Chesterton Tribune

 

 

CHS grad Doug Brackney a player in NBA funded saliva test research

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By KEVIN NEVERS

Dr. Doug Brackney, a 1997 Chesterton High School graduate and virologist by trade, has already made his bones in the cutting edge of COVID-19 research, by demonstrating in the spring--as part of a Yale University team--that high concentrations of coronavirus RNA in primary municipal sewer sludge are an excellent early warning sign of an impending community outbreak of C-19.

Brackney, however, has had more than one iron in the fire, and now an inexpensive and scalable saliva test for COVID-19 which he helped to develop, with another Yale team, has recently received emergency use authorization by the U.S. Food and Drug Administration.

Brackney isn’t actually Yale faculty. He’s an associate scientist at the Connecticut Agricultural Experiment Station studying virus-vectors, arthropods like mosquitoes, fleas, and ticks which transmit pathogens to animals. Brackney wrote his dissertation at Colorado State University on the dengue virus, did a post-doc at the University of New Mexico on the West Nile virus, and was happily ensconced in his lab with his critters when the pandemic forced its closure as “non-essential.”

Unwilling to cool his heels during lockdown, and possessed of a skill set he thought might be useful, Brackney made contact with a colleague at Yale and soon found himself tasked to the sewer sludge study but also to another project: this one to assess the feasibility of supplementing the ubiquitous nasopharyngeal test with something less clunky.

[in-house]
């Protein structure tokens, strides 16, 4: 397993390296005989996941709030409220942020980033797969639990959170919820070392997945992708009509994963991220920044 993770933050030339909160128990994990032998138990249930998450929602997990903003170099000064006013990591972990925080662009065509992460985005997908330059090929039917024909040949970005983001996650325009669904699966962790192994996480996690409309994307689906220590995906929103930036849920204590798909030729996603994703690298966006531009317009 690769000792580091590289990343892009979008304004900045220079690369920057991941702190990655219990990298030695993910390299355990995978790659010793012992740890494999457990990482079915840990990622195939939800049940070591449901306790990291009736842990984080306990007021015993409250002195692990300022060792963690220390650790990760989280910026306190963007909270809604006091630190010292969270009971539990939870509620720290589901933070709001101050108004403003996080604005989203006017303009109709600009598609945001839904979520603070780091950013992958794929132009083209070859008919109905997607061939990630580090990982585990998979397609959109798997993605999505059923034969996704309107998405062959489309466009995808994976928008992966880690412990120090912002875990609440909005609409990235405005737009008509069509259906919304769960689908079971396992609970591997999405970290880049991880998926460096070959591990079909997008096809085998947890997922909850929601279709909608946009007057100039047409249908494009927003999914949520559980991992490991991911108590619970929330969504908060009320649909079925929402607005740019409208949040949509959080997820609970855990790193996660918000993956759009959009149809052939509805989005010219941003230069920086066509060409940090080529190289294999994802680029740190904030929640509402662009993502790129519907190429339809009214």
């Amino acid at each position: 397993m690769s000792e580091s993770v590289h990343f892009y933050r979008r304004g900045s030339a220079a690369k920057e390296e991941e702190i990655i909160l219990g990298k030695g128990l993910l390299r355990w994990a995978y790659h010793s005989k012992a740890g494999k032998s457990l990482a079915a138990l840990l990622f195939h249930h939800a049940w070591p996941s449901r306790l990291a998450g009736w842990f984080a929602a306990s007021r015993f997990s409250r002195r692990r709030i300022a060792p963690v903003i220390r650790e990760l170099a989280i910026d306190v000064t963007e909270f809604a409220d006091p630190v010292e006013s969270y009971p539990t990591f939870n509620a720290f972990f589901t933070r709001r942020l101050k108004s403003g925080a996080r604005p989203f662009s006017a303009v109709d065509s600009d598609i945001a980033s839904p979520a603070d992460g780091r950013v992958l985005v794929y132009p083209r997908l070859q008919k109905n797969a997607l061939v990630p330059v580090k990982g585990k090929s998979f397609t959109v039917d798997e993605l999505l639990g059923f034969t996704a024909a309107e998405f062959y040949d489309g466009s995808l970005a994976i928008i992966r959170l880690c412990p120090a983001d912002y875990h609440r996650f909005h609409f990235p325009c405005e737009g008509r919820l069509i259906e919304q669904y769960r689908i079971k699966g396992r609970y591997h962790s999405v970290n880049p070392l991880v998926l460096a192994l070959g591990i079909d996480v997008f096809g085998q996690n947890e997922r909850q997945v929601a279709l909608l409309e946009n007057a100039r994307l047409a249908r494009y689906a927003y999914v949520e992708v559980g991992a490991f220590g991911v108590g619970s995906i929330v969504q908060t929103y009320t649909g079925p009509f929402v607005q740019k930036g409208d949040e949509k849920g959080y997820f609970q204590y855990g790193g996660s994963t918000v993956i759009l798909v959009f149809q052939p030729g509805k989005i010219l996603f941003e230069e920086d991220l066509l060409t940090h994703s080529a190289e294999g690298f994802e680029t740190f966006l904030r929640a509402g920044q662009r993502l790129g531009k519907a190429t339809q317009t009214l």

As Brackney told the Chesterton Tribune, the commonly used nasopharyngeal test--the insertion, that is, of a swab into the back of the nostril--is at once an invasive procedure and a complicated one. It requires a skilled healthcare worker to administer, a certified swab, a certified collection receptacle to deposit the swab in, and then a CLIA (Clinical Laboratory Improvement Amendments) lab to process the sample using both a PCR assay and an RNA extraction kit specifically approved by the FDA.

In short, the nasopharyngeal test involves a multitude of moving parts: parts, more to the point, which can only be sourced from particular vendors selling them often at a significant markup.

“This leads to supply-chain bottlenecks,” Brackney said. And, he added, to “profiteering and price-gouging.” Thus a certified swab which costs only $1 is suddenly being sold for $2 or $5.

So Nathan Grubaugh and Anne Wyllie at Yale’s School of Public Health wondered whether a saliva test--routinely used in the diagnosis of respiratory infections--could be developed as an alternative to the nasopharyngeal test, not only to uncomplicate the process, on the one hand, but also to free it from the grip of market forces, on the other.

The most important first step: to determine whether the coronavirus could be detected in saliva. Brackey, working with Willey, found that the virus could indeed be detected in saliva, that saliva in fact is “just as sensitive if not more sensitive than the swab test for COVID-19,” Brackney said.